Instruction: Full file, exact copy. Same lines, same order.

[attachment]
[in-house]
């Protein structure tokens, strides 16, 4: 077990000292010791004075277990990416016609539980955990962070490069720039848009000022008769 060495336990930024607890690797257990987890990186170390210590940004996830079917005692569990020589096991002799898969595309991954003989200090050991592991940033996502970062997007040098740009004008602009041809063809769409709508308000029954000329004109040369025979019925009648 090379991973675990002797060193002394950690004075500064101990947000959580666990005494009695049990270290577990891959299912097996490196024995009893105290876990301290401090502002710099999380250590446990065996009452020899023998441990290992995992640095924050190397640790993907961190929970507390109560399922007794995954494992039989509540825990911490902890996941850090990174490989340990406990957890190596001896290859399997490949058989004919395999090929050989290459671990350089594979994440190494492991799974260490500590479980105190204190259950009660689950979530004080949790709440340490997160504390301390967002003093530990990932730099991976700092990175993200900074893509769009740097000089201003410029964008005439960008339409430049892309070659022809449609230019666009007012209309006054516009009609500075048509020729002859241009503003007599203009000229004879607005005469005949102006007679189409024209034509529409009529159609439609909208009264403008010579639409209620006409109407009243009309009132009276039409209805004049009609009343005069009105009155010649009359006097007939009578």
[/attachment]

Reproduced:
[in-house]
């Protein structure tokens, strides 16, 4: 077990000292010791004075277990990416016609539980955990962070490069720039848009000022008769 060495336990930024607890690797257990987890990186170390210590940004996830079917005692569990020589096991002799898969595309991954003989200090050991592991940033996502970062997007040098740009004008602009041809063809769409709508308000029954000329004109040369025979019925009648 090379991973675990002797060193002394950690004075500064101990947000959580666990005494009695049990270290577990891959299912097996490196024995009893105290876990301290401090502002710099999380250590446990065996009452020899023998441990290992995992640095924050190397640790993907961190929970507390109560399922007794995954494992039989509540825990911490902890996941850090990174490989340990406990957890190596001896290859399997490949058989004919395999090929050989290459671990350089594979994440190494492991799974260490500590479980105190204190259950009660689950979530004080949790709440340490997160504390301390967002003093530990990932730099991976700092990175993200900074893509769009740097000089201003410029964008005439960008339409430049892309070659022809449609230019666009007012209309006054516009009609500075048509020729002859241009503003007599203009000229004879607005005469005949102006007679189409024209034509529409009529159609439609909208009264403008010579639409209620006409109407009243009309009132009276039409209805004049009609009343005069009105009155010649009359006097007939009578």